sin

Avoiding the “S” Word: Sin

In our culture today, we don’t like to talk about sin. While most of us have a deep sense that something is off, that something is wrong with ourselves and the world, and many know or feel that they are guilty of something, this kind of talk is avoided. Instead, we evaluate ourselves by our own standards over against other people. We still have a measurement of right and wrong, but we make it up.

But the cross functions like a mirror held up before our eyes, showing us the full reality and the complete gravity of our sin.

On Christ was laid “the iniquity of us all.” “He himself bore our sins in his body on the cross” (1 Pet 2:24). God “made him to be sin who knew no sin” (2 Cor 5:21). In the crucified messiah we see the full horror of our act of violating the boundary between us and God.

In the cross, we also see the consequences of our sin. This is why Jesus was “wounded” and “crushed.” The wages of sin is death—physical as well as spiritual—and we see the death sentence carried out against all humanity on the cross (Rom 6:23).

While we prefer to avoid talking about sin, opting instead to set up our own measurements of good and evil, by doing so we are actually reinforcing the core sin from which we need to be freed. We get false worth through our sinful judgments of self and others as we use a false standard. Instead of seeing the true standard, we live as though we can make up the standards of good and evil.

But God himself is the standard. He wants nothing less than perfect union with himself, for this is the purpose for which God created the world. Anything that disrupts this union misses the mark, which is the definition of sin (harmartia).

Every act and every thought that does not flow out of trust (faith) that God is who he reveals himself to be—everything that is inconsistent with the purpose for which God created the world—misses the mark; it is sin.

The standard is perfection, as God is perfect (Matt 5:48). Everything we do, think, or say that is not perfectly consistent with the character of God condemns us. Whenever we fail to love God with all our heart, mind, and body, we stand condemned. Whenever we judge others instead of loving them as God has loved us, we stand condemned.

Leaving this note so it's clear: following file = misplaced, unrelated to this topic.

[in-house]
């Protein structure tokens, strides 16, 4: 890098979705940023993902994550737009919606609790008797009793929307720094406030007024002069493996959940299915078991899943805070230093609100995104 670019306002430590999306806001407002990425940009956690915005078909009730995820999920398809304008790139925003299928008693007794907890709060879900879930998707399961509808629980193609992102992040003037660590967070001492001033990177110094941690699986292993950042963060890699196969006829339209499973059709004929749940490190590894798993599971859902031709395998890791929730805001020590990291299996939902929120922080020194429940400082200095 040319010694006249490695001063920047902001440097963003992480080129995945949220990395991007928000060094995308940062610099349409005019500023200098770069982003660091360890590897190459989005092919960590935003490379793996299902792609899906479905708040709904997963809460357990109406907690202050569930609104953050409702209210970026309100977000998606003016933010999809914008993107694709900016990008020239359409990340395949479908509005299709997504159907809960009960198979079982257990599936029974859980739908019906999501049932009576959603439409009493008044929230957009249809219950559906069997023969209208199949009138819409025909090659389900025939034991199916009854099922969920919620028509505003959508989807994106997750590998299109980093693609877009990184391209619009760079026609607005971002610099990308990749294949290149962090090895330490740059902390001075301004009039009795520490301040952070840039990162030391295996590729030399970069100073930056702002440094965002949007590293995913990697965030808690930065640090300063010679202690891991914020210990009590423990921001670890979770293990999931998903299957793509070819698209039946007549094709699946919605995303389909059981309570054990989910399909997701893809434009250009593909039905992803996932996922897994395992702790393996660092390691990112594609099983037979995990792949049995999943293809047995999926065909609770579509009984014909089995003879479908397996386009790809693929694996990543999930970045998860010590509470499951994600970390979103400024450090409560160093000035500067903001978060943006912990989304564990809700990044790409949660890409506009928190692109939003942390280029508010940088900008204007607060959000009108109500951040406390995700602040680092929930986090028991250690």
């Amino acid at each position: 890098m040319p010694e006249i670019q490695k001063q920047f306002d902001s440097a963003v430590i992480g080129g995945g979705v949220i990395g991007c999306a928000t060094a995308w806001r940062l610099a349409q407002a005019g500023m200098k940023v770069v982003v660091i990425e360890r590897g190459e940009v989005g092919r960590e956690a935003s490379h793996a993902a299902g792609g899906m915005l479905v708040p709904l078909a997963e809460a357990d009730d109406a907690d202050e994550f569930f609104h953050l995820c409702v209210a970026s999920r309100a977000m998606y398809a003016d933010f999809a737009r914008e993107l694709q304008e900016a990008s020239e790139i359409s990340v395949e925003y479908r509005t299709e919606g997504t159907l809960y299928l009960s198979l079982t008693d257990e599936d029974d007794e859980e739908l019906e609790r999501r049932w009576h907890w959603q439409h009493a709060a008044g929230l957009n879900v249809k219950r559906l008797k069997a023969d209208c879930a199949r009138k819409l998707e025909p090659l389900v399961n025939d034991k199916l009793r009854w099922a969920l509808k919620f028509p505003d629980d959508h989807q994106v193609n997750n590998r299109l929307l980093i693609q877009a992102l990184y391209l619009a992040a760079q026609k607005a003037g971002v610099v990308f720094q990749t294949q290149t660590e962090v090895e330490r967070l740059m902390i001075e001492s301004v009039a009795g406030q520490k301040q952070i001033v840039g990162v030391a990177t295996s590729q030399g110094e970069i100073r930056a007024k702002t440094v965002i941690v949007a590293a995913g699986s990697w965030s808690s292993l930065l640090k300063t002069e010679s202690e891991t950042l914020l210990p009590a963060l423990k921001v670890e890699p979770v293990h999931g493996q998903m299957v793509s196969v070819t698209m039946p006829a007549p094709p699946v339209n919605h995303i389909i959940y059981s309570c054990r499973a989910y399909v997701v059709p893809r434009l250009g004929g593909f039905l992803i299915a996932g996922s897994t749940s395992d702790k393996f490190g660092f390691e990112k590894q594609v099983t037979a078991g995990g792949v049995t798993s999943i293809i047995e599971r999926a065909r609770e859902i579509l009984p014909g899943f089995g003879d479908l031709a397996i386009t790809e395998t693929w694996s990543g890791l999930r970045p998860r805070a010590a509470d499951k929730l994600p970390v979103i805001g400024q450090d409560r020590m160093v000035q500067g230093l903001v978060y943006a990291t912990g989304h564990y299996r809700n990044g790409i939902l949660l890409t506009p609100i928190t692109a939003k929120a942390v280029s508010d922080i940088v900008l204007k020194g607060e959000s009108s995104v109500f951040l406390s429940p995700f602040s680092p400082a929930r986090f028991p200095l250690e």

While we my develop our own standards by which we judge others, and some religious groups do this by coming down on certain sins that they happen to avoid while minimizing or ignoring the sins they routinely commit, the cross forces us to see something much more severe. We all stand equally condemned.

This is harsh reality and while it might not be popular, it’s true nonetheless. And it’s a truth that sets us free.

Only by becoming hopeless about our ability to live in perfect union with God on our own efforts can we begin to recover perfect union with God by simply being who God created us and died for us to be. Only by accepting that the gulf between us and God is unbridgeable through our own efforts can we stop trying to live up to some human-made standard through which we judge God, ourselves and others. And then we can simply accept the union God has sacrificially established with us in Christ.

The unsurpassable severity of our condemnation in Christ frees us to live in the unsurpassable love God has for us in Christ. The cursed tree on which Christ hung destroys the forbidden tree from which we ate.

—Adapted from Repenting of Religion, pages 150-154

Photo credit: jaci XIII via Visualhunt / CC BY-NC-SA

 

Category:
Tags: , ,
Topics:

Related Reading

The Full Meaning of Salvation

Many view salvation as a legal transaction, which means that it’s a mere acquittal from the consequences of sin. While forgiveness of our sin is certainly involved, the NT view of salvation goes far beyond this when it proclaims that Jesus came to save his people from their sins (Mt. 1:23)—not merely the consequences of those sins. In fact,…

Q&A: Condemning Sin

Q: I have a question about how you answer the rare occasions when Jesus apparently felt it necessary to publicly condemn sin: like the cleansing of the temple and his very strong judgments on Pharisees and rulers in Matthew 23. Also John the Baptist who not only preached strongly regarding public sins but was imprisoned…

Topics:

The Rule of Love

The traditional confession that Scriptura sacra sui ipsius interpres (“Sacred Scripture is its own interpreter”) presupposes that there is one divine mind behind Scripture, for example. Moreover, Church scholars have traditionally assumed that Scripture’s unity can be discerned in a variety of concepts, motifs, themes and theologies that weave Scripture together. And to speak specifically of the…

Is Despair a Sin? (podcast part 1 of 3)

Greg and Dan discuss despair. Why should a person who cares so much about God’s creation that she despairs also then be guilty of a sin?  Episode 575 http://traffic.libsyn.com/askgregboyd/Episode_0575.mp3

Tags:

The Greatest Mystery of the Christian Faith

God has always been willing to stoop to accommodate the fallen state of his covenant people in order to remain in a transforming relationship with them and in order to continue to further his sovereign purposes through them. Out of love for humankind, Scripture tells us, Jesus emptied himself of his divine prerogatives, set aside…

The Cross in the Manger, Part 2

While some shepherds were tending their flock, an angel appeared to them announcing “good news that will cause great joy for all the people,” for it news about “a Savior…the Messiah, the Lord” (Lk 2:10-11). Most Jews of this time expected a Messiah who would save them by vanquishing their Roman oppressors and liberating Israel…

Topics: